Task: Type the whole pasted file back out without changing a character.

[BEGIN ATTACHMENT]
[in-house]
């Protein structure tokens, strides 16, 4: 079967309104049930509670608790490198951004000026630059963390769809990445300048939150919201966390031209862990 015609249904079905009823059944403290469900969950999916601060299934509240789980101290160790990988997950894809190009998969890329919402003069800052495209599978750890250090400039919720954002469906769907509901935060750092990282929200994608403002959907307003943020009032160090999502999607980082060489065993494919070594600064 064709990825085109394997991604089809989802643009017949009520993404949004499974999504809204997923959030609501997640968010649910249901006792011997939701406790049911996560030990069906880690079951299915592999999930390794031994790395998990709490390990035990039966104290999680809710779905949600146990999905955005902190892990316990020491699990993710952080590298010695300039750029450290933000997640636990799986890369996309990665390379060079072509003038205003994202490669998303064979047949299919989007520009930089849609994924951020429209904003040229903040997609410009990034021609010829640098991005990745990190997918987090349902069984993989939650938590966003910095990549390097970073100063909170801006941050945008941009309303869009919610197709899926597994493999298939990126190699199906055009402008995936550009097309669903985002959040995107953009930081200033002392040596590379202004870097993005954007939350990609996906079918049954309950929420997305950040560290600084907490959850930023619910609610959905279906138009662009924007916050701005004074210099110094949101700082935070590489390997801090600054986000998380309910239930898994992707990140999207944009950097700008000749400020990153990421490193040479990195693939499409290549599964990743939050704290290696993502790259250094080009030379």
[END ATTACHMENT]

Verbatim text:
[in-house]
């Protein structure tokens, strides 16, 4: 079967309104049930509670608790490198951004000026630059963390769809990445300048939150919201966390031209862990 015609249904079905009823059944403290469900969950999916601060299934509240789980101290160790990988997950894809190009998969890329919402003069800052495209599978750890250090400039919720954002469906769907509901935060750092990282929200994608403002959907307003943020009032160090999502999607980082060489065993494919070594600064 064709990825085109394997991604089809989802643009017949009520993404949004499974999504809204997923959030609501997640968010649910249901006792011997939701406790049911996560030990069906880690079951299915592999999930390794031994790395998990709490390990035990039966104290999680809710779905949600146990999905955005902190892990316990020491699990993710952080590298010695300039750029450290933000997640636990799986890369996309990665390379060079072509003038205003994202490669998303064979047949299919989007520009930089849609994924951020429209904003040229903040997609410009990034021609010829640098991005990745990190997918987090349902069984993989939650938590966003910095990549390097970073100063909170801006941050945008941009309303869009919610197709899926597994493999298939990126190699199906055009402008995936550009097309669903985002959040995107953009930081200033002392040596590379202004870097993005954007939350990609996906079918049954309950929420997305950040560290600084907490959850930023619910609610959905279906138009662009924007916050701005004074210099110094949101700082935070590489390997801090600054986000998380309910239930898994992707990140999207944009950097700008000749400020990153990421490193040479990195693939499409290549599964990743939050704290290696993502790259250094080009030379």